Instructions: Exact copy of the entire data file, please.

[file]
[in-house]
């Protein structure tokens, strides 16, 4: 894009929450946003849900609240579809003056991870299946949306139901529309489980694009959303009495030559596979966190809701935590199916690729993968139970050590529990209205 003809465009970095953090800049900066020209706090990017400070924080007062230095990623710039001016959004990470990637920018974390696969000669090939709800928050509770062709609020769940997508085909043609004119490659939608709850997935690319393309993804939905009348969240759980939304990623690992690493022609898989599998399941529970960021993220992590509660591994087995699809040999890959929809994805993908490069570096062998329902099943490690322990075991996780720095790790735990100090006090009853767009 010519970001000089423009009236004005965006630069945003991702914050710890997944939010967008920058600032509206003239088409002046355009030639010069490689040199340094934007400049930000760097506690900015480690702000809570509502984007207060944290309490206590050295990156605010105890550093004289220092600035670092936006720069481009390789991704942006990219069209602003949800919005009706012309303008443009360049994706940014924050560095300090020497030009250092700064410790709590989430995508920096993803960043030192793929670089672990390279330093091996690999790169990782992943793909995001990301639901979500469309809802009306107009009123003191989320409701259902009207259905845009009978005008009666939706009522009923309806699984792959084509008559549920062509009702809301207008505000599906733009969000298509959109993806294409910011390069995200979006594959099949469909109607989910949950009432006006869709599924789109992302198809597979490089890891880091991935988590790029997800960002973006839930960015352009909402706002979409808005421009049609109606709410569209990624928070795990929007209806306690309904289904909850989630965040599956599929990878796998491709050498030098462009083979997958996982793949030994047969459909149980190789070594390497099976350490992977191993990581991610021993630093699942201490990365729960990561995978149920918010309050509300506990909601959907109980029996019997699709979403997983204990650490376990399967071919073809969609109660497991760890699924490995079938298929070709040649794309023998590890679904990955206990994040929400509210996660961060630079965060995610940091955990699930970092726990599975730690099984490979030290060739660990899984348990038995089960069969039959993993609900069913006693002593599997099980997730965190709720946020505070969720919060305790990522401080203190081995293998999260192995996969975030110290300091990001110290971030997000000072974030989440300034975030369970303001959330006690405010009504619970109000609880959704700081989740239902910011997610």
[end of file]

[in-house]
């Protein structure tokens, strides 16, 4: 894009929450946003849900609240579809003056991870299946949306139901529309489980694009959303009495030559596979966190809701935590199916690729993968139970050590529990209205 003809465009970095953090800049900066020209706090990017400070924080007062230095990623710039001016959004990470990637920018974390696969000669090939709800928050509770062709609020769940997508085909043609004119490659939608709850997935690319393309993804939905009348969240759980939304990623690992690493022609898989599998399941529970960021993220992590509660591994087995699809040999890959929809994805993908490069570096062998329902099943490690322990075991996780720095790790735990100090006090009853767009 010519970001000089423009009236004005965006630069945003991702914050710890997944939010967008920058600032509206003239088409002046355009030639010069490689040199340094934007400049930000760097506690900015480690702000809570509502984007207060944290309490206590050295990156605010105890550093004289220092600035670092936006720069481009390789991704942006990219069209602003949800919005009706012309303008443009360049994706940014924050560095300090020497030009250092700064410790709590989430995508920096993803960043030192793929670089672990390279330093091996690999790169990782992943793909995001990301639901979500469309809802009306107009009123003191989320409701259902009207259905845009009978005008009666939706009522009923309806699984792959084509008559549920062509009702809301207008505000599906733009969000298509959109993806294409910011390069995200979006594959099949469909109607989910949950009432006006869709599924789109992302198809597979490089890891880091991935988590790029997800960002973006839930960015352009909402706002979409808005421009049609109606709410569209990624928070795990929007209806306690309904289904909850989630965040599956599929990878796998491709050498030098462009083979997958996982793949030994047969459909149980190789070594390497099976350490992977191993990581991610021993630093699942201490990365729960990561995978149920918010309050509300506990909601959907109980029996019997699709979403997983204990650490376990399967071919073809969609109660497991760890699924490995079938298929070709040649794309023998590890679904990955206990994040929400509210996660961060630079965060995610940091955990699930970092726990599975730690099984490979030290060739660990899984348990038995089960069969039959993993609900069913006693002593599997099980997730965190709720946020505070969720919060305790990522401080203190081995293998999260192995996969975030110290300091990001110290971030997000000072974030989440300034975030369970303001959330006690405010009504619970109000609880959704700081989740239902910011997610």